2. Some Australians are concerned of damaging their relationship, with Europe, while not wanting to get caught up into the “possibly unrealistic worldview of the Brexiteers”.

3. Australia shouldn't get drawn into this Anglosphere British worldview against its interest, and it is possible the UK has both overestimated the desire of third countries to trade with it outside of the EU, and underestimated how long it will take to do meaningful deals.

4. The UK is likely to be the distressed negotiator, and it should be possible to extract significant concessions. Alternatively, it may be better to allow a major economy to negotiate those first, and then use the result of those negotiations as a baseline.

5. Australia should not hasten to complete a deal as a result of the uncertain geopolitical and economic climate resulting from Brexit. It should create a forum to facilitate a future deal while focusing on the deal with the European Union.

6. Australia has a strategic advantage from being able to spend years closely monitor the UK’s negotiating position. It should not allow the UK to delay or undermine the negotiations with the European Union.

7. There may be history between Australia and the UK, but nostalgia should not override trade realities. Australia should draw on recent developments to diversify its trade links with Europe and foster greater connections with EU, and non-EU, countries.

8. Support should be given to Australian businesses who make use of the Single Market, so they can assess options and adjust their business priorities accordingly. Alternative sources of entry should be extensively explored.

9. Brexit will not affect the EU / Australia trade negotiations. In terms of the UK, businesses could be expected to adapt to new terms being negotiated between the EU and the UK, and structure their investments accordingly. For example, the loss of ‘passporting’ is a key issue.

10. Several Victorian companies with presence in the UK use it as a platform to enter the EU market. The success of the EU/UK negotiations will affect the success and / or expansion plans in the region. One issue being ‘passporting’.

11. The effect on financial services remain unclear, and Brexit may result in the centre of the European financial services sector shifting to mainland Europe. Uncertainty may prompt a rebalance to Asia, which will provide new opportunities for New South Wales.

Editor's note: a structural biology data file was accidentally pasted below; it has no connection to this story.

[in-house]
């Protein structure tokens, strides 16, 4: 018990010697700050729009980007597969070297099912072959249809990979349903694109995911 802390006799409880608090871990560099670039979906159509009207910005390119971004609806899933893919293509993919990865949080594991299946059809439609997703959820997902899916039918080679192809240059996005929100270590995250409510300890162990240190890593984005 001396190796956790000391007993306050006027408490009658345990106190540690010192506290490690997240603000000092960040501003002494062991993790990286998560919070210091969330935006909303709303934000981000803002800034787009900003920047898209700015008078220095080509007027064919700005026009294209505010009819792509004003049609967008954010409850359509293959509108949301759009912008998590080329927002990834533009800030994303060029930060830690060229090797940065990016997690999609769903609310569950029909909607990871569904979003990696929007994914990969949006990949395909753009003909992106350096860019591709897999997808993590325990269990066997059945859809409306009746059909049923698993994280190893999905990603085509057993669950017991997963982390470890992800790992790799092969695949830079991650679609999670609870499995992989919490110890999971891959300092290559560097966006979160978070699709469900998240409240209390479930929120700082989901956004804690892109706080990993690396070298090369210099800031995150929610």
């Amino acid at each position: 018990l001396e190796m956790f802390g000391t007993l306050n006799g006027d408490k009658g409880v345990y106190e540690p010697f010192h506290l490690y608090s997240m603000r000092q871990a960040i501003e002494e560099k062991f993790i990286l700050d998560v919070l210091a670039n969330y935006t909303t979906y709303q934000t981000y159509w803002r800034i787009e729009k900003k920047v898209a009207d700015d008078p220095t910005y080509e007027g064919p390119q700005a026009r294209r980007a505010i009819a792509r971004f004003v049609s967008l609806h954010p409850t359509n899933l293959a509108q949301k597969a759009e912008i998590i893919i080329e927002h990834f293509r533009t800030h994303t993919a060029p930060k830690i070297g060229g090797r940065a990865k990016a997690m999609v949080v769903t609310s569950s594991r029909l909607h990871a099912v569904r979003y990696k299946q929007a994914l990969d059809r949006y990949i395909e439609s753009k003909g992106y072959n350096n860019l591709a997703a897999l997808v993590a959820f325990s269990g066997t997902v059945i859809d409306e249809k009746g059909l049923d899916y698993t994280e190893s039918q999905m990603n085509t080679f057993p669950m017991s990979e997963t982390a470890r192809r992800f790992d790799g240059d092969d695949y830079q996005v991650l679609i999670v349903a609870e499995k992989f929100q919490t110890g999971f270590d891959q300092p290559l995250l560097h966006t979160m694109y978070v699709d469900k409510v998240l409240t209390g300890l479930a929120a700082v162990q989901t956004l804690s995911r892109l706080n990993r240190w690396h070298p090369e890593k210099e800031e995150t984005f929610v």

12. Australian lawyers will not be able to work with UK lawyers to set up businesses in the UK that can then take advantage of the freedom of establishment principle, and Australian lawyers can no longer recommend their clients set up in the UK under the law of England and Wales.

13. Brexit has major implications for UK trade while creating opportunities and challenges for Australia’s trade. Consumer goods between Australia and the UK will likely grow, and Australia can also take advantage of the UK’s loss of competitiveness in Europe.

14. Australian firms mainly use UK operations as a gateway into the Single Market. The EU market may be less attractive without the UK, but without this gateway, the UK may not be attractive enough.

15. The scale and nature of the UK market is insufficient for Australian firms (compared to Asia) and the relocation of some of the services industry that predominates the Australia-Europe/UK flows to other EU members is “preoccupying”.

16. Brexit will most likely result in a reduction of outward trade and investment with the UK. SME’s in particular will divert or delay their commitments. FDI can be expected to be reduced or diverted. Firms will have to choose between the EU and the smaller UK market.

17. The EU / Australia wine deal agreement may no longer apply, or would have to be renegotiated. Also, many exporters send their wine to the UK to be re-exported into the EU by virtue of the fact it is a member of the Single Market.

18. The continued ability to import meat in to ports such as Rotterdam, or Hamburg, to distribute to the UK and other memberstates, is the desired outcome for the Meat Trade Association.

19.  The Australian government is concerned by the idea of more restrictive conditions for Australian workers.

20. Immigration requests range from freedom of moment, the extensions of visas, or just facilitating greater immigration to Australia.

21. The UK is a competing migration destination. Brexit presents an opportunity to attract a greater number of high skilled talent and entrepreneurs from the UK, and to attract talent that may have headed to the UK before Brexit.

22. It is considered that Brexit could see an upsurge of interest regarding UK migration to Australia. We would welcome the opportunity to work with the Federal Government to capitalise on this.

23. It is important the Australian government take steps to ensure existing arrangements and flexibilities, not only for the movement of people between Australia and the UK, but between the UK and the EU.